U.S.

Ilhan Omar Slams GOP After Posters Linking Her to Sept.11 Sparks Maelstrom in West Virginia Legislature

Democratic congresswoman Ilhan Omar denounced West Virginia conservatives on Friday for seemingly allowing vendors to post flyers in the state house that linked her to the Sept. 11 terrorist attacks.

"No wonder why I am on the 'Hitlist' of a domestic terrorist and 'Assassinate Ilhan Omar' is written on my local gas stations," Omar wrote on Twitter, linking to an article about the flyers. "Look no further, the GOP's anti-Muslim display likening me to a terrorist rocks in state capitols and no one is condemning them!" (Omar is one of several Democratic politicians listed on an alleged "hit list" compiled by Christopher Paul Hasson, a U.S. Coast Guard lieutenant who prosecutors accuse of planning acts of domestic terrorism.)

In her tweet, the Minnesota representative was referring to signs that appeared during a "Republicans Take the Rotunda” event Friday at the West Virginia legislature. The posters show the burning Twin Towers set above a picture of Omar, who is Muslim and wears a hijab. "Never forget — you said," reads the first caption. "I am the proof you have forgotten," reads the second.

In a video posted to Twitter by the West Virginia Democratic Party, a woman claimed responsibility for hanging up the flyers. "It's a public place and that's why I'm free to bring them," the woman, who doesn't identify herself, said. 

Omar's comments came at the end of an explosive day in the state's legislature, which resulted in at least one resignation and one person injured, according to local news station WSAZ. Democrats accused the House's sergeant at arms, Anne Lieberman, of saying anti-Muslim comments that equated all Muslims with terrorists. Although she denied making the remark, Lieberman had tendered her resignation by Friday evening. Lawmakers also say that a doorkeeper was hurt when Minority Whip Mike Caputo kicked open the entrance to the chambers. In an interview with MetroNews, Caputo admitted to kicking open the door and apologized.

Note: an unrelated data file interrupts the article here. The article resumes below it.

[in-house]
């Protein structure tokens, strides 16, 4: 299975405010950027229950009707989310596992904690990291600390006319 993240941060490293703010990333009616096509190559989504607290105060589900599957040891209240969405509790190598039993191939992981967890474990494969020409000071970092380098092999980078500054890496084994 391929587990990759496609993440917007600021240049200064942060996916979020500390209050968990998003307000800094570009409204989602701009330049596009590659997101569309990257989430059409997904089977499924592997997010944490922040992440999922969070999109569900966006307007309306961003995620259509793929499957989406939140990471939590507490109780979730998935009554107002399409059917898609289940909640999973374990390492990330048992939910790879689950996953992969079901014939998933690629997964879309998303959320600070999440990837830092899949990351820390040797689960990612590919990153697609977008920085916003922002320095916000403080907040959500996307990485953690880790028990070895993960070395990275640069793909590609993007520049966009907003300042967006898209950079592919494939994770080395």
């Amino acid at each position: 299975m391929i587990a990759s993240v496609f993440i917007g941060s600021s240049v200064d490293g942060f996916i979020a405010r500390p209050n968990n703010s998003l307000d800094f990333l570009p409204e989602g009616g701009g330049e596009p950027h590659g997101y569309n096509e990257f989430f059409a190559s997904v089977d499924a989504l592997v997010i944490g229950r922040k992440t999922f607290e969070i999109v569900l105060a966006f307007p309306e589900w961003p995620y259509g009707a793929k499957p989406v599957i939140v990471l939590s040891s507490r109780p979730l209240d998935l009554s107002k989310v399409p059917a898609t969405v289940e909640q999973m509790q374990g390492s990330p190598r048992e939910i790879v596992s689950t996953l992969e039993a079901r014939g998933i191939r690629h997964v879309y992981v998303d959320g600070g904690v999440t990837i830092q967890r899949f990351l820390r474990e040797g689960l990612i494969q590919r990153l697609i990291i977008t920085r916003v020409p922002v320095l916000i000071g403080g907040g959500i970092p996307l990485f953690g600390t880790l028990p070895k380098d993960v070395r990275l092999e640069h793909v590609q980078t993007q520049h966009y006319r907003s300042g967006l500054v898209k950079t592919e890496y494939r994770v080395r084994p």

"I’m the one who kicked the door open," Caputo told the local news outlet. "That’s how angry I was. I went over to that poster and I said it was a racist poster." 

By Friday evening, statements calling for civility came pouring in from both sides of the aisle. 

“The West Virginia House of Delegates unequivocally rejects hate in all of its forms," said House Speaker Roger Hanshaw in a statement. "As we began today’s floor session, we had a series of incidents occur in and outside of our Chamber that absolutely do not reflect the character and civility the people of this state demand of their public servants. Leadership of the House of Delegates is currently working to investigate these incidents to learn firsthand the factual basis of what occurred, and will respond with appropriate action.” 

A slew of state lawmakers released statements condemning the poster and the rancorous debate that followed. In an official statement, the West Virginia Democratic Party said constituents "expect better" from their elected officials.

“This isn’t about freedom of speech, this is about hate speech,” said West Virginia Democratic Party Chairwoman Belinda Biafore. “The display of hatred has no place in the People’s House and this is just the latest display of hate from the Republican Majority this legislative session.

The House Rules Committee is set to meet 8 a.m. Saturday to further discuss Friday's session.

Ilhan Omar U.S. Rep. Ilhan Omar (D-MN) listens during a news conference on prescription drugs January 10, 2019 at the Capitol in Washington, DC. A poster falsely linking Omar to terrorists sparked controversy in the West Virginia state legislature on Friday, March 1, 2019. Alex Wong/Getty Images

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